You would think spammers could at least get their subject line worked out – no one should fall for an email scam that has two exclamation marks in the subject line – and a blank space in between to boot.
Unfortunately, people are falling for this latest scam rerun against PayPal users so it’s worth revisiting.
Test Your Skills
You should be able to find at least twelve red flags that tell you this e-mail is fraudulent. Click on the picture below to see the answers, but try to find them yourself, first. If you find seven, you’re a pro with little to worry about. If you find fewer than six, consider practicing on some more of our spam scam examples.
Here are the red flags that show this is a scam:
- The subject line has multiple exclamation marks (and a gap) trying to convey a sense of urgency so you’ll act before you think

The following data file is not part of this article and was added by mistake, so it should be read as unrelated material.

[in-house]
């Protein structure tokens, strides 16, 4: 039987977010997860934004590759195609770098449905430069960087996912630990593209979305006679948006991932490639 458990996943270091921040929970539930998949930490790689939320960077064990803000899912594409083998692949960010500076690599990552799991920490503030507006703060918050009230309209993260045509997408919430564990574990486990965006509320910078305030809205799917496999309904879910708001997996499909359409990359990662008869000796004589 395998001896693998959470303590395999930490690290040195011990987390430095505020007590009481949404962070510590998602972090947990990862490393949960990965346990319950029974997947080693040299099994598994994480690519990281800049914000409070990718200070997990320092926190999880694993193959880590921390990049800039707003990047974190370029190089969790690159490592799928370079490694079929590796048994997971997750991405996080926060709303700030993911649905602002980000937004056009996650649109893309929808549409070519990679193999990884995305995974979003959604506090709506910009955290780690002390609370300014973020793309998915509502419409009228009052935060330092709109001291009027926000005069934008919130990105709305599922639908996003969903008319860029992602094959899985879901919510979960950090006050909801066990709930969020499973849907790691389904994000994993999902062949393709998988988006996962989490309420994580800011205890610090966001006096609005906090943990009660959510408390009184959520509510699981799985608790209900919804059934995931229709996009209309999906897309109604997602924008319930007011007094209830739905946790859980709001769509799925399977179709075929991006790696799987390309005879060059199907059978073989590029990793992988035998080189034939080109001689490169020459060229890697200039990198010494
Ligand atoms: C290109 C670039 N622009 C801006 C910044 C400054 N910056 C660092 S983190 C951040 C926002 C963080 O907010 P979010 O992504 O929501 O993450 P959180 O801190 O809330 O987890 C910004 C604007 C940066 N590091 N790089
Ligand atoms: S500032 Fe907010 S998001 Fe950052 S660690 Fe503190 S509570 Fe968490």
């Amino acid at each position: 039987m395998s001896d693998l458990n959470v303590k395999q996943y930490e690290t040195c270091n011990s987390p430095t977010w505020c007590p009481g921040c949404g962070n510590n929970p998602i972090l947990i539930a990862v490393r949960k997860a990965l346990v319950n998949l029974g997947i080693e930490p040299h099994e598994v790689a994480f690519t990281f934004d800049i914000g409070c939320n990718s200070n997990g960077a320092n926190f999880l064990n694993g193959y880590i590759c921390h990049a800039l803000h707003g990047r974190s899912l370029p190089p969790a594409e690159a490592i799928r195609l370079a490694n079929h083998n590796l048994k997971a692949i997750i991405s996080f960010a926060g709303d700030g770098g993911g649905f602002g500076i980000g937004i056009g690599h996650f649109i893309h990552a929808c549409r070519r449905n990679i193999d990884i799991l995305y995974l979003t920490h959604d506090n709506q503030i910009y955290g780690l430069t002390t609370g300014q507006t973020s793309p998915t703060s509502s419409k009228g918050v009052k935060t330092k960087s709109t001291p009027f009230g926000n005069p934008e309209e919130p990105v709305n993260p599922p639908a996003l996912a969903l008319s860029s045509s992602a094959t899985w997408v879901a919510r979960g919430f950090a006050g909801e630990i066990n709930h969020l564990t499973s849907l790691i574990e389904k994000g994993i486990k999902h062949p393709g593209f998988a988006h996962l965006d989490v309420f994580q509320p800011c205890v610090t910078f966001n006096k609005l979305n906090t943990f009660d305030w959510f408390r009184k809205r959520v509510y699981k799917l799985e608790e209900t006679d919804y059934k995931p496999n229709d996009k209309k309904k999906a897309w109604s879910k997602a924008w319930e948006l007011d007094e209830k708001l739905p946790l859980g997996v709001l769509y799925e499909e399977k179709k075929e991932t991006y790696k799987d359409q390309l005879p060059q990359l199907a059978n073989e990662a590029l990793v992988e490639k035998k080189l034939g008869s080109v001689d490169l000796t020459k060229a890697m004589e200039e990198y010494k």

- The email comes from email@example.com an entirely bogus account that has nothing to do with PayPal – as a quick search demonstrates:
- Though the service is notifying you of a problem, they don’t know who you are.
- Professional companies don’t litter their emails with exclamation marks
- Poor grammar, missing punctuation and failure to use PayPal’s formatting
- Pushing urgency – you have 3 days to act or your account will be cut off.
- All the links on the site go to the same URL – which can be seen by hovering over any of the links (Don’t click!) The listed URL, http://phonecodmanacadamy should be enough to convince anyone that it’s not a PayPal address.